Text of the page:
She says, “Bihar is ranked the lowest in India’s SDG Index 2019 for India. Hygienic and comfortable menstruation is a basic human right and sustainable development cannot be ensured if menstruators are deprived of their basic rights.” Project अल्हड़ (Alharh) aims to create a robust sensitised community in Bhagalpur to collectively spread awareness, break the taboo, debunk myths and initiate fearless conversations around menstruation. The campaign aims to reach at least 6000 adolescent girls from government and private schools in Baghalpur district in 2020.

Read more about the campaign here.

A psychologist and co-founder of a mental health NGO called Customize Cognition, Ritika forayed into the space of menstrual health and hygiene, sexual and reproductive healthcare and rights and gender equality as an MHM Fellow with YKA. She says, “The experience of working on MHM/SRHR and gender equality has been an enriching and eye-opening experience. I have learned what’s beneath the surface of the issue, be it awareness, lack of resources or disregard for trans men, who also menstruate.”

The Transmen-ses campaign aims to tackle the issue of silence and disregard for trans men’s menstruation needs, by mobilising gender sensitive health professionals and gender neutral restrooms in Lucknow.

Read more about the campaign here.

A Computer Science engineer by education, Nitisha started her career in the corporate sector, before realising she wanted to work in the development and social justice space. Since then, she has worked with Teach For India and Care India and is from the founding batch of Indian School of Development Management (ISDM), a one of its kind organisation creating leaders for the development sector through its experiential learning post graduate program.

As a Youth Ki Awaaz Menstrual Health Fellow, Nitisha has started Let’s Talk Period, a campaign to mobilise young people to switch to sustainable period products. She says, “80 lakh women in Delhi use non-biodegradable sanitary products, generate 3000 tonnes of menstrual waste, that takes 500-800 years to decompose; which in turn contributes to the health issues of all menstruators, increased burden of waste management on the city and harmful living environment for all citizens.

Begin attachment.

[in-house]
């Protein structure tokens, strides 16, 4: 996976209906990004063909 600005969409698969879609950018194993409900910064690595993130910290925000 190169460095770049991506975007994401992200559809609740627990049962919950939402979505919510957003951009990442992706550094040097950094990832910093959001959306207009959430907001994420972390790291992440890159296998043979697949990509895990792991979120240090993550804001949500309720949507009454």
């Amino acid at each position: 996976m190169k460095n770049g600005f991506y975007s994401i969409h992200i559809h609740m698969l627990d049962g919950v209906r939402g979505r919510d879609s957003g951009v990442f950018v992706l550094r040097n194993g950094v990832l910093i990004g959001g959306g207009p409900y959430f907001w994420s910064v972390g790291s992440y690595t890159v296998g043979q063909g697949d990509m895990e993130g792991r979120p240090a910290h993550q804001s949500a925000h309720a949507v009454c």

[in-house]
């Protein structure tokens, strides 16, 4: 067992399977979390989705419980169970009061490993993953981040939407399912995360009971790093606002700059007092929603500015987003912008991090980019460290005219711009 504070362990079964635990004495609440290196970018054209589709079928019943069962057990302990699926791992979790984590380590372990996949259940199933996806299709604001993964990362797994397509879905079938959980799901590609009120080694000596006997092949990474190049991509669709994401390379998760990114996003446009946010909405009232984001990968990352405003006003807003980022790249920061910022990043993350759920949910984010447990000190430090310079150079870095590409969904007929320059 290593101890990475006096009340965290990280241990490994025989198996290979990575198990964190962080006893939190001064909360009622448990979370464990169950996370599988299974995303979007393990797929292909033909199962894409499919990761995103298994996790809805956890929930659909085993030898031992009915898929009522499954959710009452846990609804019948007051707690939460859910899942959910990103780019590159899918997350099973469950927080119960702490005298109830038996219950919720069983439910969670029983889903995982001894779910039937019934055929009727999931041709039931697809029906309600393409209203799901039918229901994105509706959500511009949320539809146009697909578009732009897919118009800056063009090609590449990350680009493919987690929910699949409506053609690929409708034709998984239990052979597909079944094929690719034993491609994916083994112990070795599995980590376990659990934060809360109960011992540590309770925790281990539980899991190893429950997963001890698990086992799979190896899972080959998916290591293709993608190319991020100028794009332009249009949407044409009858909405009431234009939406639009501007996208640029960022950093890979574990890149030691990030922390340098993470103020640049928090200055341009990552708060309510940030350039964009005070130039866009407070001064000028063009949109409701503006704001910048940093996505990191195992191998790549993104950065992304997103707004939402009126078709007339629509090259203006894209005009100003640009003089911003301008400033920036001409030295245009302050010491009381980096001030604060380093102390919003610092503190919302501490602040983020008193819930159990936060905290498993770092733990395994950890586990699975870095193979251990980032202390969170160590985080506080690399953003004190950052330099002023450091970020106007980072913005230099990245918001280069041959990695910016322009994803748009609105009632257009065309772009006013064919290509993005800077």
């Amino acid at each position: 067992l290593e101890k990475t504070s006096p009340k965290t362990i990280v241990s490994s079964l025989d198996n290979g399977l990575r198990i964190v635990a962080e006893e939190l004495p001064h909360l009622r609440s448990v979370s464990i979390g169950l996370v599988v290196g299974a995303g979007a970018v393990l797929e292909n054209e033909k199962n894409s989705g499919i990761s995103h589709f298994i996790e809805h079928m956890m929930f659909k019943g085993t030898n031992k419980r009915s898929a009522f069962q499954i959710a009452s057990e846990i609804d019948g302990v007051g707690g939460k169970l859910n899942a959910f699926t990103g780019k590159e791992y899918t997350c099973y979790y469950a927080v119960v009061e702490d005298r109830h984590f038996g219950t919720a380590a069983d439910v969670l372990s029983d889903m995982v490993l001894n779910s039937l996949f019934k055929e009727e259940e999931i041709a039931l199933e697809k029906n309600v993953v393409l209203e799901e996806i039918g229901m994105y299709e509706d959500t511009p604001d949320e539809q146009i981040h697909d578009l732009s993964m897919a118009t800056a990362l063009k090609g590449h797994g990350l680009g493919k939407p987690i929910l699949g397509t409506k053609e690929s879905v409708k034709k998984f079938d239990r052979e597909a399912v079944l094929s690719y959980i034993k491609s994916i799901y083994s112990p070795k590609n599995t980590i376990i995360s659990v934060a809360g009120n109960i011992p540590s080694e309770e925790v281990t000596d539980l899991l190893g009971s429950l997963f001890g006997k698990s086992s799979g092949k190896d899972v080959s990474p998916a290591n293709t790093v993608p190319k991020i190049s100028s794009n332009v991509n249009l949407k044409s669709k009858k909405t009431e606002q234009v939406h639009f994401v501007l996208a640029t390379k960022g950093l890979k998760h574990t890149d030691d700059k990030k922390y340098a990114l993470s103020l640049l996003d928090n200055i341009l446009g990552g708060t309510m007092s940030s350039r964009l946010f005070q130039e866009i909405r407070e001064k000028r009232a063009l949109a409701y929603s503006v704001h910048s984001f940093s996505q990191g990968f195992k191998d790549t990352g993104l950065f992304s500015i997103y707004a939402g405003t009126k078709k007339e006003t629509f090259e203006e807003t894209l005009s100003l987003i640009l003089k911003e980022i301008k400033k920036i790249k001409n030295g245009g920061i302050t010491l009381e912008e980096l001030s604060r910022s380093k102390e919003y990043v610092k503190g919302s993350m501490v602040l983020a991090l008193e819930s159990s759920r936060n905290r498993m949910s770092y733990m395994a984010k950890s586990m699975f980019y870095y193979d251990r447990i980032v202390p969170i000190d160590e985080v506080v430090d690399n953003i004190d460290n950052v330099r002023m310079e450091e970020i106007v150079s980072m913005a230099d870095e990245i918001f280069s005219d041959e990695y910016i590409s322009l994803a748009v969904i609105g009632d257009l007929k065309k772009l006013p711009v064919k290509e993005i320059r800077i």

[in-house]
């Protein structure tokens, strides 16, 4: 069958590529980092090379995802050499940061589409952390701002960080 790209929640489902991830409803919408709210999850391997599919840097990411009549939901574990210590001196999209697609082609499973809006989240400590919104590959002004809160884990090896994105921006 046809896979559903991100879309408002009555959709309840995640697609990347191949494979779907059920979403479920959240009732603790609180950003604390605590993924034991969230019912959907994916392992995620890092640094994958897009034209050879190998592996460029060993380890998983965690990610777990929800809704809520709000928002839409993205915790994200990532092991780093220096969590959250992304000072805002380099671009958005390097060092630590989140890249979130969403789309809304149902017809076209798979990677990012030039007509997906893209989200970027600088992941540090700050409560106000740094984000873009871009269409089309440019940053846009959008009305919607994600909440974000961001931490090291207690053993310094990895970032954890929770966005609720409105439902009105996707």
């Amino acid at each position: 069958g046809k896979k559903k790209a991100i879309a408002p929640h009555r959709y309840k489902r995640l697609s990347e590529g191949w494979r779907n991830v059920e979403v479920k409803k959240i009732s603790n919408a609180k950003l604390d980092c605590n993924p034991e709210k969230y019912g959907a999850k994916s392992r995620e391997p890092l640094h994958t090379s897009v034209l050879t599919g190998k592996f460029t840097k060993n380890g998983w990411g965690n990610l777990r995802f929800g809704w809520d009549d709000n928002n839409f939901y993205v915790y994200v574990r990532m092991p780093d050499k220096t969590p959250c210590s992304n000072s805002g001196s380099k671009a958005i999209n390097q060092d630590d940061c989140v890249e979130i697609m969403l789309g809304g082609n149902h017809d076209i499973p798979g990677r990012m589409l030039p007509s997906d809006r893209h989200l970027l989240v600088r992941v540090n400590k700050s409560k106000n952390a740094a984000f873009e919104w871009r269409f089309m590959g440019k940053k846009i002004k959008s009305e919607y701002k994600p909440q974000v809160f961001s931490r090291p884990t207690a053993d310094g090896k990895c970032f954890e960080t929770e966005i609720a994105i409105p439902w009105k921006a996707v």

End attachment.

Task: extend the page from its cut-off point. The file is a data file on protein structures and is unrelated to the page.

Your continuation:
Let’s Talk Period aims to change this by

Find out more about her campaign here.

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A former Assistant Secretary with the Ministry of Women and Child Development in West Bengal for three months, Lakshmi Bhavya has been championing the cause of menstrual hygiene in her district. By associating herself with the Lalana Campaign, a holistic menstrual hygiene awareness campaign which is conducted by the Anahat NGO, Lakshmi has been slowly breaking taboos when it comes to periods and menstrual hygiene.

A Gender Rights Activist working with the tribal and marginalized communities in india, Srilekha is a PhD scholar working on understanding body and sexuality among tribal girls, to fill the gaps in research around indigenous women and their stories. Srilekha has worked extensively at the grassroots level with community based organisations, through several advocacy initiatives around Gender, Mental Health, Menstrual Hygiene and Sexual and Reproductive Health Rights (SRHR) for the indigenous in Jharkhand, over the last 6 years.

Srilekha has also contributed to sustainable livelihood projects and legal aid programs for survivors of sex trafficking. She has been conducting research based programs on maternal health, mental health, gender based violence, sex and sexuality. Her interest lies in conducting workshops for young people on life skills, feminism, gender and sexuality, trauma, resilience and interpersonal relationships.

A Guwahati-based college student pursuing her Masters in Tata Institute of Social Sciences, Bidisha started the #BleedwithDignity campaign on the technology platform Change.org, demanding that the Government of Assam install
biodegradable sanitary pad vending machines in all government schools across the state. Her petition on Change.org has already gathered support from over 90000 people and continues to grow.

Bidisha was selected in Change.org’s flagship program ‘She Creates Change’ having run successful online advocacy
campaigns, which were widely recognised. Through the #BleedwithDignity campaign; she organised and celebrated World Menstrual Hygiene Day, 2019 in Guwahati, Assam by hosting a wall mural by collaborating with local organisations. The initiative was widely covered by national and local media, and the mural was later inaugurated by the event’s chief guest Commissioner of Guwahati Municipal Corporation (GMC) Debeswar Malakar, IAS.